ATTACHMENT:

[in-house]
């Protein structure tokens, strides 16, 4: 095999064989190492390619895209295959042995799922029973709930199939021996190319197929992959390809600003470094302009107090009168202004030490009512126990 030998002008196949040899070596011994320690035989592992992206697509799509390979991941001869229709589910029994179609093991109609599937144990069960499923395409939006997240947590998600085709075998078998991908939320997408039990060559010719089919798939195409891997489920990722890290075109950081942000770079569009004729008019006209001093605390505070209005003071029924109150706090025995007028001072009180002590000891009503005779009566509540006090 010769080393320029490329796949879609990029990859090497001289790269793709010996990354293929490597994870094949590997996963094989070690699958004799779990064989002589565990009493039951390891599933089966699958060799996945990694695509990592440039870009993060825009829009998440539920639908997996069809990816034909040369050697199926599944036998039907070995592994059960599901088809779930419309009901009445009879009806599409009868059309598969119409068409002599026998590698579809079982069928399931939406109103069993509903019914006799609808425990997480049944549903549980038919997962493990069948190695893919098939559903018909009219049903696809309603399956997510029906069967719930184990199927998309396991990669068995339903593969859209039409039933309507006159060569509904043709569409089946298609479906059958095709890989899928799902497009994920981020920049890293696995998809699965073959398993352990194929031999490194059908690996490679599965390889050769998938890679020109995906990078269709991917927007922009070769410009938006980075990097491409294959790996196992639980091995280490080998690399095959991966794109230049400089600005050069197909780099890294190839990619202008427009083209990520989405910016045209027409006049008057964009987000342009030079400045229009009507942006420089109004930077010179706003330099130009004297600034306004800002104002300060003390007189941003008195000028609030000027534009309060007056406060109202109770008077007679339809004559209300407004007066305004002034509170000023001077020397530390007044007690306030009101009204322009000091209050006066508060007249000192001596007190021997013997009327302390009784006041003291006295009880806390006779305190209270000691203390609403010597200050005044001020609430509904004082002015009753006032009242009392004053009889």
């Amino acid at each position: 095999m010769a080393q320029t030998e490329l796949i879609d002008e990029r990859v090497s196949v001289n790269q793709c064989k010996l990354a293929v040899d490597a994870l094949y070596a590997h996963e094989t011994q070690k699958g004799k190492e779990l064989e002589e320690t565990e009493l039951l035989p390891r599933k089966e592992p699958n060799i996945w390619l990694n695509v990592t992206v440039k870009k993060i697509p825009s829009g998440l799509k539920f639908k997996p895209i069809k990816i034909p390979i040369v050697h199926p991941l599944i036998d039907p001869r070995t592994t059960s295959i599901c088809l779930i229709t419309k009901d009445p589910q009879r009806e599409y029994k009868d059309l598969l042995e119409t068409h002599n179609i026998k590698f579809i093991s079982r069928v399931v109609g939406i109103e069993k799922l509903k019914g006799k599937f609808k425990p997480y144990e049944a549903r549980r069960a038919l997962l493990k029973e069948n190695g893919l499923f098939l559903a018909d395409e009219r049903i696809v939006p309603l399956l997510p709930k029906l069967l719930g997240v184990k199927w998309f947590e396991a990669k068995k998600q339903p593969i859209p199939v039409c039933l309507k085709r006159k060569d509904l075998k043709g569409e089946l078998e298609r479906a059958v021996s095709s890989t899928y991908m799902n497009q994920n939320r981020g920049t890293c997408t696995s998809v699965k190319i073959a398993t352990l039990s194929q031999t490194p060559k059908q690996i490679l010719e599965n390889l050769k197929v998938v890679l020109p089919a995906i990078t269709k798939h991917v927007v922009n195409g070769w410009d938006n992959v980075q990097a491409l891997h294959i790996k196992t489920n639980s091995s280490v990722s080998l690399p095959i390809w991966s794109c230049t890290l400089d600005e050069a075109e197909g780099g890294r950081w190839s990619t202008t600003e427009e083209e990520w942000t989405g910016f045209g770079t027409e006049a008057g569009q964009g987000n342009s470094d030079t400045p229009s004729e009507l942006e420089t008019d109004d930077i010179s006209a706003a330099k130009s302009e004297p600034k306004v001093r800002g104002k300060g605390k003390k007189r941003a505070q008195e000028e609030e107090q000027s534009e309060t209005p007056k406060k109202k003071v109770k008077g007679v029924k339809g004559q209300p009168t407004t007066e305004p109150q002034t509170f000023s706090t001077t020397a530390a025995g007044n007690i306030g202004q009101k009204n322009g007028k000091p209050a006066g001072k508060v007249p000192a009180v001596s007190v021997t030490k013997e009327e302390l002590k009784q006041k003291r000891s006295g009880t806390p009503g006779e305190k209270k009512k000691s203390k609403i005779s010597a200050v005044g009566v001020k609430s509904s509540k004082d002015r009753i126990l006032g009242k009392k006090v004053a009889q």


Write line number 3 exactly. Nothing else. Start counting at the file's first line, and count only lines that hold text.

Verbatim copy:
């Amino acid at each position: 095999m010769a080393q320029t030998e490329l796949i879609d002008e990029r990859v090497s196949v001289n790269q793709c064989k010996l990354a293929v040899d490597a994870l094949y070596a590997h996963e094989t011994q070690k699958g004799k190492e779990l064989e002589e320690t565990e009493l039951l035989p390891r599933k089966e592992p699958n060799i996945w390619l990694n695509v990592t992206v440039k870009k993060i697509p825009s829009g998440l799509k539920f639908k997996p895209i069809k990816i034909p390979i040369v050697h199926p991941l599944i036998d039907p001869r070995t592994t059960s295959i599901c088809l779930i229709t419309k009901d009445p589910q009879r009806e599409y029994k009868d059309l598969l042995e119409t068409h002599n179609i026998k590698f579809i093991s079982r069928v399931v109609g939406i109103e069993k799922l509903k019914g006799k599937f609808k425990p997480y144990e049944a549903r549980r069960a038919l997962l493990k029973e069948n190695g893919l499923f098939l559903a018909d395409e009219r049903i696809v939006p309603l399956l997510p709930k029906l069967l719930g997240v184990k199927w998309f947590e396991a990669k068995k998600q339903p593969i859209p199939v039409c039933l309507k085709r006159k060569d509904l075998k043709g569409e089946l078998e298609r479906a059958v021996s095709s890989t899928y991908m799902n497009q994920n939320r981020g920049t890293c997408t696995s998809v699965k190319i073959a398993t352990l039990s194929q031999t490194p060559k059908q690996i490679l010719e599965n390889l050769k197929v998938v890679l020109p089919a995906i990078t269709k798939h991917v927007v922009n195409g070769w410009d938006n992959v980075q990097a491409l891997h294959i790996k196992t489920n639980s091995s280490v990722s080998l690399p095959i390809w991966s794109c230049t890290l400089d600005e050069a075109e197909g780099g890294r950081w190839s990619t202008t600003e427009e083209e990520w942000t989405g910016f045209g770079t027409e006049a008057g569009q964009g987000n342009s470094d030079t400045p229009s004729e009507l942006e420089t008019d109004d930077i010179s006209a706003a330099k130009s302009e004297p600034k306004v001093r800002g104002k300060g605390k003390k007189r941003a505070q008195e000028e609030e107090q000027s534009e309060t209005p007056k406060k109202k003071v109770k008077g007679v029924k339809g004559q209300p009168t407004t007066e305004p109150q002034t509170f000023s706090t001077t020397a530390a025995g007044n007690i306030g202004q009101k009204n322009g007028k000091p209050a006066g001072k508060v007249p000192a009180v001596s007190v021997t030490k013997e009327e302390l002590k009784q006041k003291r000891s006295g009880t806390p009503g006779e305190k209270k009512k000691s203390k609403i005779s010597a200050v005044g009566v001020k609430s509904s509540k004082d002015r009753i126990l006032g009242k009392k006090v004053a009889q």